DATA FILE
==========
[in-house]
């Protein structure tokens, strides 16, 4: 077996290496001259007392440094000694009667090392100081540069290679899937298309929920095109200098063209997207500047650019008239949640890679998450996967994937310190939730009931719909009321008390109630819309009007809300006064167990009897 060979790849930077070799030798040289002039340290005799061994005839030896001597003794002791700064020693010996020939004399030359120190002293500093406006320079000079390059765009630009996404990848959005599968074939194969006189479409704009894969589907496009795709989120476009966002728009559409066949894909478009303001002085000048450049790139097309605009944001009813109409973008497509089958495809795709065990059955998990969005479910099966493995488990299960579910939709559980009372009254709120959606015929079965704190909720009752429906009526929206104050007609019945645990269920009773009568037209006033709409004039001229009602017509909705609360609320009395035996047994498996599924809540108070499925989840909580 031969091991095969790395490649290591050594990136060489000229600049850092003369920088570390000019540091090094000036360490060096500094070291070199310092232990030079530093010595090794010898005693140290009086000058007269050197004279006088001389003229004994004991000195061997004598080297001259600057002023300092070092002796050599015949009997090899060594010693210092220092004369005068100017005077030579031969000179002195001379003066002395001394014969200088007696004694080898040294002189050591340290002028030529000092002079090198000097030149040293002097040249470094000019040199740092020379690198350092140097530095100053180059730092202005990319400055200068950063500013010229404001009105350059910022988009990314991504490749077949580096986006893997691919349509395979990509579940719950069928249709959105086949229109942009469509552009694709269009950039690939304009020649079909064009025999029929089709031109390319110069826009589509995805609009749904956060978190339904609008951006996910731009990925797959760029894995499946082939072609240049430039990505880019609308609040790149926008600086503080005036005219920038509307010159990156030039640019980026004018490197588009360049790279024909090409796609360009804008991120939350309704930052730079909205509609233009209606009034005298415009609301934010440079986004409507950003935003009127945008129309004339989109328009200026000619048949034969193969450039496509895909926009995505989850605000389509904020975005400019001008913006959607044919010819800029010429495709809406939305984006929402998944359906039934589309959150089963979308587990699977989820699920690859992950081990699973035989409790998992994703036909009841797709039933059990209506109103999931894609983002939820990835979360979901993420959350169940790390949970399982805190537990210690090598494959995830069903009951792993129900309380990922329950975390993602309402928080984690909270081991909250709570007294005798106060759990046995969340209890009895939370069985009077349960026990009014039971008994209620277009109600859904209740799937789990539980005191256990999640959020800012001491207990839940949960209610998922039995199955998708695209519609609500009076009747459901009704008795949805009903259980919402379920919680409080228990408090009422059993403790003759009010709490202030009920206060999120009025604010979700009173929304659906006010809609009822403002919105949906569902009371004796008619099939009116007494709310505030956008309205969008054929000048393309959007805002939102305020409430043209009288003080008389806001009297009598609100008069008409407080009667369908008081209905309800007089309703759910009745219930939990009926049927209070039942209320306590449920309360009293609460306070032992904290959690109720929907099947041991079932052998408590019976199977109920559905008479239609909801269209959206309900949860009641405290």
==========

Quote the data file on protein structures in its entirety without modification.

[in-house]
């Protein structure tokens, strides 16, 4: 077996290496001259007392440094000694009667090392100081540069290679899937298309929920095109200098063209997207500047650019008239949640890679998450996967994937310190939730009931719909009321008390109630819309009007809300006064167990009897 060979790849930077070799030798040289002039340290005799061994005839030896001597003794002791700064020693010996020939004399030359120190002293500093406006320079000079390059765009630009996404990848959005599968074939194969006189479409704009894969589907496009795709989120476009966002728009559409066949894909478009303001002085000048450049790139097309605009944001009813109409973008497509089958495809795709065990059955998990969005479910099966493995488990299960579910939709559980009372009254709120959606015929079965704190909720009752429906009526929206104050007609019945645990269920009773009568037209006033709409004039001229009602017509909705609360609320009395035996047994498996599924809540108070499925989840909580 031969091991095969790395490649290591050594990136060489000229600049850092003369920088570390000019540091090094000036360490060096500094070291070199310092232990030079530093010595090794010898005693140290009086000058007269050197004279006088001389003229004994004991000195061997004598080297001259600057002023300092070092002796050599015949009997090899060594010693210092220092004369005068100017005077030579031969000179002195001379003066002395001394014969200088007696004694080898040294002189050591340290002028030529000092002079090198000097030149040293002097040249470094000019040199740092020379690198350092140097530095100053180059730092202005990319400055200068950063500013010229404001009105350059910022988009990314991504490749077949580096986006893997691919349509395979990509579940719950069928249709959105086949229109942009469509552009694709269009950039690939304009020649079909064009025999029929089709031109390319110069826009589509995805609009749904956060978190339904609008951006996910731009990925797959760029894995499946082939072609240049430039990505880019609308609040790149926008600086503080005036005219920038509307010159990156030039640019980026004018490197588009360049790279024909090409796609360009804008991120939350309704930052730079909205509609233009209606009034005298415009609301934010440079986004409507950003935003009127945008129309004339989109328009200026000619048949034969193969450039496509895909926009995505989850605000389509904020975005400019001008913006959607044919010819800029010429495709809406939305984006929402998944359906039934589309959150089963979308587990699977989820699920690859992950081990699973035989409790998992994703036909009841797709039933059990209506109103999931894609983002939820990835979360979901993420959350169940790390949970399982805190537990210690090598494959995830069903009951792993129900309380990922329950975390993602309402928080984690909270081991909250709570007294005798106060759990046995969340209890009895939370069985009077349960026990009014039971008994209620277009109600859904209740799937789990539980005191256990999640959020800012001491207990839940949960209610998922039995199955998708695209519609609500009076009747459901009704008795949805009903259980919402379920919680409080228990408090009422059993403790003759009010709490202030009920206060999120009025604010979700009173929304659906006010809609009822403002919105949906569902009371004796008619099939009116007494709310505030956008309205969008054929000048393309959007805002939102305020409430043209009288003080008389806001009297009598609100008069008409407080009667369908008081209905309800007089309703759910009745219930939990009926049927209070039942209320306590449920309360009293609460306070032992904290959690109720929907099947041991079932052998408590019976199977109920559905008479239609909801269209959206309900949860009641405290």